This is a bit specific to each solar PV installation, but I'll give it a shot.
For a 4kW array, the actual power output you see is likely to be around 3kW if your system is operating properly, assuming the array isn't too old. For more, read on ...
Proprietary Monitoring Software
First of all, many home solar installations now are done by companies that specialize in putting together packages of the solar panels, the inverter, and a control panel to monitor the system. If you're in that situation, then you basically get what the company who wrote the control panel's software decides to give you. It's unlikely that building your own monitoring circuitry or software would be a good use of time, although if you're a DIY type, I might suggest looking at LabView or OpenEnergyMonitor to create your own monitoring system.
It's also unlikely that the software features that come with your system are going to be (or should be) a primary factor in picking the system. I personally would rank the kind of panels, the inverter hardware, the experience of the installers, the price, and specific tax incentives as more important than the amount and kind of data you can see on the control panel, or web interface that the system supports.
Here are a few examples from some systems available where I live:
In terms of what you should watch, I think solar panels are a bit like a car. If you only want to watch one thing to assess a car engine's health, watch your fuel consumption (e.g. miles per gallon, km/l, etc.). With solar panels,
kWh produced per month is probably the equivalent metric. That number can be affected by a few different factors, but if the number is close to the output when your panels were first installed (adjusted for expected degradation ‡), that's a good indication that the whole system is functioning reasonably well.
Some systems allow you to see the production per module, which can help identify one bad module in your array. Having electronics on each module helps both with fine-grained monitoring, but also allows micro-inverters or DC-DC converters to tune each's module's performance independently.
Another metric that may be available to you is panel temperature. Excessive temperature can be a sign of problems, and high temperatures can damage photovoltaics, like many electronics.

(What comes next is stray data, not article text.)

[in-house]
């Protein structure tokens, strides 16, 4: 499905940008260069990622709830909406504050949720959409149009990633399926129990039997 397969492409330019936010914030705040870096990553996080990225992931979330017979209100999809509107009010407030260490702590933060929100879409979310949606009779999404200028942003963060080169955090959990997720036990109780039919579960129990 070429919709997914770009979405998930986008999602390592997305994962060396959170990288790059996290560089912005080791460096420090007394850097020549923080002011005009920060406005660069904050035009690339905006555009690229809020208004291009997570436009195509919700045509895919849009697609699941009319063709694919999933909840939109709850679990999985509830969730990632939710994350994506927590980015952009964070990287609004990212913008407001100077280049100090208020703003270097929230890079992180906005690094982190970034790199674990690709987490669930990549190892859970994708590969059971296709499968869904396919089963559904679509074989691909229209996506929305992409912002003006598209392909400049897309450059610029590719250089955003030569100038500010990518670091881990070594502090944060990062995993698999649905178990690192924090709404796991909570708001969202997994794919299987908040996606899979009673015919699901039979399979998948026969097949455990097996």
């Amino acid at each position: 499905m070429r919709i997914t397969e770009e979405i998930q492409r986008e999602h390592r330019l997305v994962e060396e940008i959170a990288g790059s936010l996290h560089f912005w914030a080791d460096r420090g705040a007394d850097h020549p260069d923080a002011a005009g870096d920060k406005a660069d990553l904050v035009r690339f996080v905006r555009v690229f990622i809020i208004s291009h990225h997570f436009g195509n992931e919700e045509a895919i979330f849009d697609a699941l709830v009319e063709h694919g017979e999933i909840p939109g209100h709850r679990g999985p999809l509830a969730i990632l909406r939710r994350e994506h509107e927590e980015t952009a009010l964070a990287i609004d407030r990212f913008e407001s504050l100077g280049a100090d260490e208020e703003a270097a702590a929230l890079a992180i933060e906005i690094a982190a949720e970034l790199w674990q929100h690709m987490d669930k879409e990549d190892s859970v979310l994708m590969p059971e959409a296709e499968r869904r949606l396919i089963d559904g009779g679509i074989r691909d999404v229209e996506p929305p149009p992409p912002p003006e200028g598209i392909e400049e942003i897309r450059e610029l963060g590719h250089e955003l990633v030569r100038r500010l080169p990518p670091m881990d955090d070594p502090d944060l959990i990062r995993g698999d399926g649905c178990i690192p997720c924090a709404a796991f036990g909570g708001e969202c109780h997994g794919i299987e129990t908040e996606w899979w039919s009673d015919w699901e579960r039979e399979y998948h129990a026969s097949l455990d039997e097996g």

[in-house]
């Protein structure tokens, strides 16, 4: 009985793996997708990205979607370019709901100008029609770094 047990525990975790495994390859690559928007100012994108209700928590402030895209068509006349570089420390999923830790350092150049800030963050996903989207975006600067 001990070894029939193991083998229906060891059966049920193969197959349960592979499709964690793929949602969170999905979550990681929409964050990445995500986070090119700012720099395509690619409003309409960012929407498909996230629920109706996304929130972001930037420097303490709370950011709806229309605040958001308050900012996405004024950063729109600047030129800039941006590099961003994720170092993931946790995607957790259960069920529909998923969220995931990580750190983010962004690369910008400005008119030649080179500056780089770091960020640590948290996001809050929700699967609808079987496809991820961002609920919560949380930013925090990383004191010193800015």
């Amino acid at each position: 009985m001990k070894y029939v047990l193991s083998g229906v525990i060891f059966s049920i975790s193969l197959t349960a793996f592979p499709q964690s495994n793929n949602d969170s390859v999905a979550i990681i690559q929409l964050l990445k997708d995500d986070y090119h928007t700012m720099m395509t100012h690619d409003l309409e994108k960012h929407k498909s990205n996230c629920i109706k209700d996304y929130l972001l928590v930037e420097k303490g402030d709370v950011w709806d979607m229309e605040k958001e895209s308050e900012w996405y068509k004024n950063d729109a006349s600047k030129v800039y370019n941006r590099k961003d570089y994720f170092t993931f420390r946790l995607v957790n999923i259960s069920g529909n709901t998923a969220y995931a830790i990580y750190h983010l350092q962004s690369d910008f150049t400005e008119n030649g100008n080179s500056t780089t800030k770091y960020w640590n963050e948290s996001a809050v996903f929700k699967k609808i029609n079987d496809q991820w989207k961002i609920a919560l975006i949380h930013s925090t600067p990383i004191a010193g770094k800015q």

You may also be able to see the panel output voltage, or the frequency (Hz) of the power your inverter is producing. Familiarize yourself with the normal values for your system, and note any deviations from that baseline.
Finally, your system may have a separate status output that indicates that a particular module's health is Ok, Failed, Degraded, or Unknown.
Keep in mind that the solar panels can only convert energy from what the sun gives them. Variations in weather do make a difference, so if your panel output this month is 5% lower than the output from the same month last year, that doesn't necessarily mean there's a problem.
Take a look at the climate data aggregated at the US National Climatic Data Center (Note: this isn't just US data ... it's global). If you open up the PDF file for a given month (there's a couple month delay in the published data), find a city near you, and look at the far right column to see total hours of sunshine:
In the row I highlighted, the monthly sunshine was 26% higher than average for that month. So, in that case, you'd expect your monthly output to be higher than most years. This is a rough way to assess performance, but it's better than simply comparing to the same month last year, without adjusting for sunshine.
Some off-the-shelf software monitoring systems do interface with weather and climate data services, and show some measure of sunshine. The ones I've seen show instantaneous solar irradiance, which I don't think is as useful as longer term sunshine data.
(‡) Expected Performance Loss
It's important to know what to expect from a solar PV system. Panel performance will degrade slowly, and smoothly, over time, so that's to be anticipated. From the US National Renewable Energy Lab, 2010:
So, depending on the kind of photovoltaics you use, and when they were built, you might expect a 1/2% loss in output per year, or it might be 2% per year.
Inverter problems may show up more abruptly, and before the photovoltaics reach their end of life. Of course, physical damage to your panels can instantly affect their performance, too.
If you haven't already had your system installed, or have a maintenance visit coming up, ask this question of your installer, who will likely have important experience with the specific failure modes of your hardware.